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Vocab & Conversions. molarity – a molarity of a solution is the # of moles of solute per liter of a solvent. solvent– a substance that dissolves another to form a solution: Water is a solvent for sugar. .

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slide1

Vocab & Conversions

molarity – a molarity of a solution is the # of moles of solute per liter of a solvent

solvent– a substance that dissolves another to form a solution: Water is a solvent for sugar.

solute– the substance dissolved in a given solution

Fahrenheit to Celsius ----- C = F – 32 x 5/9

Celsius to Fahrenheit ----- F = C x 5/9 + 32

Celsius to Kelvin ----- C = K - 273

Kelvin to Celsius ----- K = C + 273

slide3

Early scientists understood the difference between “hot” and “cold,” but they had no method to quantify varying degrees of heat until the seventeenth century. In 1597, Italian astronomer Galileo invented a simple water thermo scope, a device that consisted of a long glass tube inverted in a sealed jar that containing both air and water. When the jar was heated, the air expanded and pushed the liquid up the tube. The water level in the tube could be compared at different temperatures to show relative changes as heat was added or removed. However, the thermo scope lacked an easy way to directly quantify temperature.

slide4

Several years later, the Italian physician and inventor Santorio improved Galileo’s design by adding a numerical scale to the thermoscope. These early thermoscopes led to the development of the fluid-filled thermometers commonly used today. Modern thermometers operate based on the tendency of some fluids to expand when heated. As the fluid inside a thermometer absorbs heat, it expands, occupying a greater volume and forcing the fluid level inside the tube to rise. When the fluid is cooled, it contracts, occupying a smaller volume and causing the fluid level to fall.

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Temperature is a measure of the amount of heatenergy possessed by an object. Because temperature is a relative measurement, scales based on reference points must be used to accurately measure temperature. There are three main scales commonly used in the world today to measure temperature: the Fahrenheit (°F) scale, the Celsius (°C) scale, and the Kelvin (K) scale.

Each of these scales uses a different set of divisions based on different reference points, as described in detail below.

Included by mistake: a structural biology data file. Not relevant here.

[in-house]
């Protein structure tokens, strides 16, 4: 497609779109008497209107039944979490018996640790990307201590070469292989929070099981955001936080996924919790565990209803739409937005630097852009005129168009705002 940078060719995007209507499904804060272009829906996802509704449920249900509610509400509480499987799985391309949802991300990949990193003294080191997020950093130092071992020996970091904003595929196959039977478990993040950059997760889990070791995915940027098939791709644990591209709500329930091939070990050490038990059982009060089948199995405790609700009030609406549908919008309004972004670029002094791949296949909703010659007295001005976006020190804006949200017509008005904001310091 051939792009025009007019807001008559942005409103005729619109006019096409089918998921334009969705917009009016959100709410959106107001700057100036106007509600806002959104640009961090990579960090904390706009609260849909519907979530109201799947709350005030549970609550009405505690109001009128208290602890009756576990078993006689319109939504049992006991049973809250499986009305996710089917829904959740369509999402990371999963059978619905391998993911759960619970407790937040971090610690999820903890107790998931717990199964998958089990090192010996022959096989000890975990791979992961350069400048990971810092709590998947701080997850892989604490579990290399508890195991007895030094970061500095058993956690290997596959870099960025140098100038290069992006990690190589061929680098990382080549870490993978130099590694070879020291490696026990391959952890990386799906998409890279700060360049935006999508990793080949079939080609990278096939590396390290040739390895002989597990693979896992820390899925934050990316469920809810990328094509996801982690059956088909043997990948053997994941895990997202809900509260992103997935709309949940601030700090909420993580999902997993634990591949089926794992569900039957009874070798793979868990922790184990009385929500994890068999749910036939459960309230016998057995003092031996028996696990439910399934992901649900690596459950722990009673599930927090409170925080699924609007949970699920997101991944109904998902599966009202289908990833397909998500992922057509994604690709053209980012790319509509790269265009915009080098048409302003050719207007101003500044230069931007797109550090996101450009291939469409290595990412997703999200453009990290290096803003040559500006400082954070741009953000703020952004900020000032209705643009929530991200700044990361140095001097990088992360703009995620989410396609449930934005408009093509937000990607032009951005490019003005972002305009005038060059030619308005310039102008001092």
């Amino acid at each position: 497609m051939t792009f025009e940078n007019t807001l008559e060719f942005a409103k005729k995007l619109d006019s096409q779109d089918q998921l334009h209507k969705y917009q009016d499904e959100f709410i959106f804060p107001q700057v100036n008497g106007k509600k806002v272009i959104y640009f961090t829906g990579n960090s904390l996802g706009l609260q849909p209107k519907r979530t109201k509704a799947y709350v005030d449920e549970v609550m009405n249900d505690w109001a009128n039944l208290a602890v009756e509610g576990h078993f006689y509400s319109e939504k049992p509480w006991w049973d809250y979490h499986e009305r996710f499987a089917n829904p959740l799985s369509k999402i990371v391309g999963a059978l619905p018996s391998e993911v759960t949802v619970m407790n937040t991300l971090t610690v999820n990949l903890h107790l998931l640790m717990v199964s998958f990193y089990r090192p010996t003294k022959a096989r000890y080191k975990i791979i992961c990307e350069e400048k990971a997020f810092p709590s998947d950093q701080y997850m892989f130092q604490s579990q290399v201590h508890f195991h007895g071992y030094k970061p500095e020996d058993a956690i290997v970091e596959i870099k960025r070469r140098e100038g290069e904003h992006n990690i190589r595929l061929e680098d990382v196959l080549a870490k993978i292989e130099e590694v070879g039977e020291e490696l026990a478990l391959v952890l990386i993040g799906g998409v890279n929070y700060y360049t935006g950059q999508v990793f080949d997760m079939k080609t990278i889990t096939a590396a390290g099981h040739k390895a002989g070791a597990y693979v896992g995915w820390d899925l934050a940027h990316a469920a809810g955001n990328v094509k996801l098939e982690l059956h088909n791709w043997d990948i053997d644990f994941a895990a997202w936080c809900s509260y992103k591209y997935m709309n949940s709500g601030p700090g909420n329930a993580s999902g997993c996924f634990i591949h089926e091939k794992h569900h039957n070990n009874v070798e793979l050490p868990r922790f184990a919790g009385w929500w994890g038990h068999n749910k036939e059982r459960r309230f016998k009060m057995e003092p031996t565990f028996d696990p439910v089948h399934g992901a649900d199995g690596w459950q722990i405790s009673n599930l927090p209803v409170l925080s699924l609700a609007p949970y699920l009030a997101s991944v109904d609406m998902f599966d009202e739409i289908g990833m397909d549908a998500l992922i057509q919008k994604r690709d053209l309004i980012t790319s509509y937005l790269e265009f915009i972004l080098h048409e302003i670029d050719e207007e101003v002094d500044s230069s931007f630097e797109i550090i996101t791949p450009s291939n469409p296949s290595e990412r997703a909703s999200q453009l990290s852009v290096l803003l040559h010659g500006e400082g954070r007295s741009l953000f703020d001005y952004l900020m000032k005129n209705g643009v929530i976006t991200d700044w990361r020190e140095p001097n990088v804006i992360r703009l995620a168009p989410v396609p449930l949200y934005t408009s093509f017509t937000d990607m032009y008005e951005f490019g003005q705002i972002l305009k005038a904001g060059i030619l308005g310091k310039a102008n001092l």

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FahrenheitDaniel Gabriel Fahrenheit (1686-1736) was a German physicist who is credited with the invention of the alcohol thermometer in 1709 and the mercury thermometer in 1714. The Fahrenheit temperature scale was developed in 1724.

slide7

Celsius Anders Celsius (1701-1744) was a Swedish astronomer credited with the invention of the centigrade scale in 1742. Celsius divided the difference in temperature between the freezing and boiling points of water into 100 degrees (thus the name centi, meaning one hundred, and grade, meaning degrees). After Celsius\'s death, the centigrade scale was renamed the Celsius scale and the freezing point of water was set at 0°C and the boiling point of water at 100°C. The Celsius scale takes precedence over the Fahrenheit scale in scientific research because it is more compatible with the base ten format of the International System (SI) of metric measurement.

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KelvinLord William Kelvin (1824-1907) was a Scottish physicist who devised the Kelvin (K) scale in 1854. The Kelvin scale is based on the idea of absolute zero, the theoretical temperature at which all molecular motion stops and no discernable energy can be detected The Kelvin scale, like the Celsius scale, is a standard SIunit of measurement used commonly in scientific measurements. Since there are no negative numbers on the Kelvin scale (because theoretically nothing can be colder than absolute zero), it is very convenient to use Kelvins when measuring extremely low temperatures in scientific research.

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GASvsPressureLaws

Boyles Law

Charles Law

slide10

Boyles Law

  • Robert Boyle (1600\'s)
  • Correlates pressure and volume when dealing with gases
  • Pressure and volume are inversely proportional
  • There are several units that can be used for pressure: psi, Pascal\'s, atm’s, etc…
  • We will use atm’s for practice
  • 1atm = air pressure at sea level
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GASvsPressureLaws

Boyles Law Formula

P1V1 = P2V2

Pressure 1 x volume 1 = pressure 2 x volume 2

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Boyles Law

EX: You have air bubbles in your bones because you ascended too quickly from scuba diving. Each bubble has a volume of 0.2mL. The pressure in your bones is 1.2atm. In order for the bubbles to dissolve back into your blood, their volume must be reduced to 0.05mL. To do this, you enter a hyperbaric chamber. What must you set the pressure gauge to?

1.2 x 0.2 = x times .05

.24 = .05x .05 .05

4.8atm = X

slide14

GASvsPressureLaws

Charles Law Formula

V1 V2

=

T1T2

slide15

Charles Law

  • discovered by Jacques Charles
  • correlates a gas volume with temperature
  • for gases… temperature and volume are directly proportional
slide17

Charles Law

A hot air balloon statrs to sink when its volume sinks to 10,000 mL of air. If the hot air balloon stats to sink and the temperature is 15̊ celsius, causing you to increase the temperature to 293 Kelvin.

What will your new volume be?

10000 X

=

10000 x 293=2930000

288 293K

2930000

288x

=

=

10173.6mL

288

288

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